The exhibition is displayed not only at Palazzo Grassi but also at Punta della Dogana and the ticket is valid for both. (You do not have to visit them on the same day, the ticket is valid longer than on the day of purchase).
The monumental perspective of the exhibition does not stop at the statue at Palazzo Grassi. There are huge exhibits at the Dogana as well. According to the museum, it took Damien Hirst over 10 years to prepare this exhibition. And when I looked at the exhibits and the involved attention to detail, I was not surprised about this long period of time.
Apart from the exhibition itself, the buildings of the Palazzo Grassi and Punta della Dogana are beautiful and a must for architecture lovers. I really liked the synergy of the underwater concept with the interior of the Dogana, which makes you feel like being inside a ship.
Summing up, I really enjoyed the exhibition. I am a (not so) secret admirer of Hirst’s art and this exhibition was one of my highlights of my recent trip to Venice – love me or hate me for this. 😉 If you do not like his art, I do think it is a very impressive exhibition from a logistics point of view and regarding the buildings hosting the exhibition. Furthermore, it is kind of fun walking trough this fairytale and experiencing the uncertainty of fiction and reality.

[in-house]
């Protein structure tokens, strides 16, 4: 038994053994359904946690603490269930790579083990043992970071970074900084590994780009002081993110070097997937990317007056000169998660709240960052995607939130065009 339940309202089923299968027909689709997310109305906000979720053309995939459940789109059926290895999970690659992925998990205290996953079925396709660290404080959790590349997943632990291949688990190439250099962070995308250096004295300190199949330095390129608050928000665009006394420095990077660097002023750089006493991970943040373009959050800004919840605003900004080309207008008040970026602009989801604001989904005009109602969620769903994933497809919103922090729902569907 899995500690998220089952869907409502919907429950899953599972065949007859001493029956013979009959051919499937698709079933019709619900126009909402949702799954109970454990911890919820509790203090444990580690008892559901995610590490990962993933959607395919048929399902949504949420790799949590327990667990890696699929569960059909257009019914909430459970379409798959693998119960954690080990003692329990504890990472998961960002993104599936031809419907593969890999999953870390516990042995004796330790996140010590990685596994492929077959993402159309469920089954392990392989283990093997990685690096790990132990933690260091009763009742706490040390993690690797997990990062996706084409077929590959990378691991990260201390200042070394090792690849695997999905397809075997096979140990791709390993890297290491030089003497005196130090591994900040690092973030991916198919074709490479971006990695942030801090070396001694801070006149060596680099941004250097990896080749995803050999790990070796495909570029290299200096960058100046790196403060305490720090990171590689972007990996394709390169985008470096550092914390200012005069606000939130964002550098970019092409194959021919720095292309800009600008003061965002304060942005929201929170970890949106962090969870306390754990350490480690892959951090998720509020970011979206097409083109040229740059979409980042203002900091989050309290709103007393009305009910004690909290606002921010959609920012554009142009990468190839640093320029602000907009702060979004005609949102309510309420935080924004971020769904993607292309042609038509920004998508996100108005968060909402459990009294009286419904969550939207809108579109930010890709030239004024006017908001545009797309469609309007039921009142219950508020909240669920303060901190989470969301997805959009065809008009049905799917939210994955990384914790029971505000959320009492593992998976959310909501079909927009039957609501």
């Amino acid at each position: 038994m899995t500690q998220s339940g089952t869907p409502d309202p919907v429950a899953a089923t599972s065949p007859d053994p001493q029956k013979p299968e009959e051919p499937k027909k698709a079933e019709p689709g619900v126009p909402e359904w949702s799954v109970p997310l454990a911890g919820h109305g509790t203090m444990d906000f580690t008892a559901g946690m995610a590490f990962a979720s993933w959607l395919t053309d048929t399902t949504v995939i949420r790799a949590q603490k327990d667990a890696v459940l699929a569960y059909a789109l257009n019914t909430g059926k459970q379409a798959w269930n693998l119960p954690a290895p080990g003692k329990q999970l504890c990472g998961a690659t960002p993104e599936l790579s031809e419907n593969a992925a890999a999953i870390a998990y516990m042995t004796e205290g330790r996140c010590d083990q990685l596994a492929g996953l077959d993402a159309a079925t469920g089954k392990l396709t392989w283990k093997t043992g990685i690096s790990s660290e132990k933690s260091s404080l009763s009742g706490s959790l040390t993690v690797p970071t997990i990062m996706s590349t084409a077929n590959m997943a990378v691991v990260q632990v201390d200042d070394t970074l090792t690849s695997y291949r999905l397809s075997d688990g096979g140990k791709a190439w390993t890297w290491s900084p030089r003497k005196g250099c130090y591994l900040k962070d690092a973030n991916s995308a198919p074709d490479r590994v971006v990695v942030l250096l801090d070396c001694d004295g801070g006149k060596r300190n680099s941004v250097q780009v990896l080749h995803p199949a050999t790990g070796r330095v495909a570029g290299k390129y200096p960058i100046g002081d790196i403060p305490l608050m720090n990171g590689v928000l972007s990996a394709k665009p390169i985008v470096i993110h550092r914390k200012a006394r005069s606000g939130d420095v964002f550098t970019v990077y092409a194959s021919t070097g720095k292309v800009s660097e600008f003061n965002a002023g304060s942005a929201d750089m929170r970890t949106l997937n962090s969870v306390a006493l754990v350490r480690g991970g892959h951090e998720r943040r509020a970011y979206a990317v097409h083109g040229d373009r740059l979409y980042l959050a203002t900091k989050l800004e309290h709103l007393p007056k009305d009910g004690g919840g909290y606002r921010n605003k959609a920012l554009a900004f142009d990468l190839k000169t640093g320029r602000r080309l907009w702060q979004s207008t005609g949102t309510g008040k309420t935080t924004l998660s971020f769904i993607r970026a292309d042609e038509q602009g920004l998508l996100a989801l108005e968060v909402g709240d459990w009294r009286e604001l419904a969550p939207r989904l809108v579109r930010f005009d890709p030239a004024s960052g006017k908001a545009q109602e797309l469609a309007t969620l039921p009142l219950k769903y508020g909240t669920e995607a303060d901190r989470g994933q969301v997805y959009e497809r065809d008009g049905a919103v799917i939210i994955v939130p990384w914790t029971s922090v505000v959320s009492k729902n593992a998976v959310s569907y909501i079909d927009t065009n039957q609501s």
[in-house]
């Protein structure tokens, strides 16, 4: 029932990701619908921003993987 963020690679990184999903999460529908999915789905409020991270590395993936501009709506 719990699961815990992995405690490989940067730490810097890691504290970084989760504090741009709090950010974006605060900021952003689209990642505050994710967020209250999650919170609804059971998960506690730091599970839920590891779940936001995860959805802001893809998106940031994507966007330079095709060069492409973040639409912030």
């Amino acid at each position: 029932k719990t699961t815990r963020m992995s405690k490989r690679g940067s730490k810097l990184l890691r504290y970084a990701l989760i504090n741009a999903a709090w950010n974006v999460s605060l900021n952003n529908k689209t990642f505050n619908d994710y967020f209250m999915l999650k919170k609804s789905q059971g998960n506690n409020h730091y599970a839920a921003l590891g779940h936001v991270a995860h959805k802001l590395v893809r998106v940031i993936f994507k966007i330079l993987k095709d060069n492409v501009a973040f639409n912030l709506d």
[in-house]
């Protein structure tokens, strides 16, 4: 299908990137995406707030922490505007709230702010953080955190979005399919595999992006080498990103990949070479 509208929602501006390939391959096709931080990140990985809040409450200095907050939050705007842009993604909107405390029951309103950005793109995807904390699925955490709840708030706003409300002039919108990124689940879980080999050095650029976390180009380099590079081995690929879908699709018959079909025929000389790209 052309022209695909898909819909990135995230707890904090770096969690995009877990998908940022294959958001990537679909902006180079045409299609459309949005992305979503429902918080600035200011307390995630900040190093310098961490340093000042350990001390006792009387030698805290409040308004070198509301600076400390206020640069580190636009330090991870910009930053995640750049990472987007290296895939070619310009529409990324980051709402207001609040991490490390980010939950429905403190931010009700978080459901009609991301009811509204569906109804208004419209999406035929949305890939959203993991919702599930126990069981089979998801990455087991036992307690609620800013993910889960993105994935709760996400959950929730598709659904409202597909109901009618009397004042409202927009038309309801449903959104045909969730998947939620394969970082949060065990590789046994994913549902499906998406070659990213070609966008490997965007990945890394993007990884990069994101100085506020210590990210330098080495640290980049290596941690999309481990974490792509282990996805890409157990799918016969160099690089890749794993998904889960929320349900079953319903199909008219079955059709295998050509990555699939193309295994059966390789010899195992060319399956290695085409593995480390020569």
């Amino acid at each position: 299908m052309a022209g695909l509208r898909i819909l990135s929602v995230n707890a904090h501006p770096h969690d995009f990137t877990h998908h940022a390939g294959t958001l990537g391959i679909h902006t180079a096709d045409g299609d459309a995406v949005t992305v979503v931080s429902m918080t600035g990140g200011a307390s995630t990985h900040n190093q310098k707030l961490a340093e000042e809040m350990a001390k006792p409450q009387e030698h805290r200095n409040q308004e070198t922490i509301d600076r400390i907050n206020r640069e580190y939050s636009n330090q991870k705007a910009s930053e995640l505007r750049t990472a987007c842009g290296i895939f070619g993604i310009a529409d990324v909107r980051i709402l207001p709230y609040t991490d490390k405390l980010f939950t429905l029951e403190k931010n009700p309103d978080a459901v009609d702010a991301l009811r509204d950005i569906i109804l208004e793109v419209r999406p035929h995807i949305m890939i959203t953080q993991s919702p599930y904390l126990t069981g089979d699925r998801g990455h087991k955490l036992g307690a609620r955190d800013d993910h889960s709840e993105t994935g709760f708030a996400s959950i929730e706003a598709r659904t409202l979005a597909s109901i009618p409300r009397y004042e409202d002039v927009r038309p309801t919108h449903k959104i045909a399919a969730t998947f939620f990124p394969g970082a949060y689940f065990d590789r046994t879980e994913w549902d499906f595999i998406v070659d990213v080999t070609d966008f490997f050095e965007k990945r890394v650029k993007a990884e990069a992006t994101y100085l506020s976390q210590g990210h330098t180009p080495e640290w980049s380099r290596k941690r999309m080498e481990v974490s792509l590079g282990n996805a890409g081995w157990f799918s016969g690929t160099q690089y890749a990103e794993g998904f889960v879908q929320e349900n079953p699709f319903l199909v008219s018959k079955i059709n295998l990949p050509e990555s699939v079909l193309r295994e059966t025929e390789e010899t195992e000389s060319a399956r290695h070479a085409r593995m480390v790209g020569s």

Hirst is often being criticized for being commercial. And it is obvious that for this current exhibition, this is one of the major points of criticism you will find. However, I enjoyed his references to commercialization and the craze for luxury goods. At the times when the Unbelievable set sail these goods were gold, statues and jewellery. Today, it might be a designer bag or a comic collectors’ item. I really appreciated Hirst’s explicit references to these topics. Maybe because I spend so much time in Asian countries, where mass consumption has become “the” major hobby and you feel like an outsider if you do not have an expensive designer bag. Furthermore, this exhibition is fun to visit and will make you laugh. And who says that art cannot be fun? Therefore, I think the exhibition might actually attract people who are usually not the typical “museum crowd”.
And as if Damien Hirst had planned it as a reference to this gigantic and luxurious exhibition, if we look outside, we can spot a massive Yacht docked outside of the Dogana…
The exhibition is open until December 3rd, 2017 at Palazzo Grassi and Punta della Dogana.
Opening hours (both locations): open daily (except Tuesdays) 10 am – 7 pm (last entry at 6 pm (and the museums are really strict about that))
Tickets: Regular ticket: EUR 18 (about USD 20), concession tickets available (e.g. for students): EUR 15 (about USD 17)
Palazzo Grassi, Campo San Samuele 3231, Vaporetto stops: San Samuele (Line 2) and Sant’Angelo (Line 1)
Punta della Dogana, Dorsoduro 2; Vaporetto stop: Salute
Sources: Information based on the guides and press material of Palazzo Grassi and Punta della Dogana. Website: www.palazzograssi.it.en.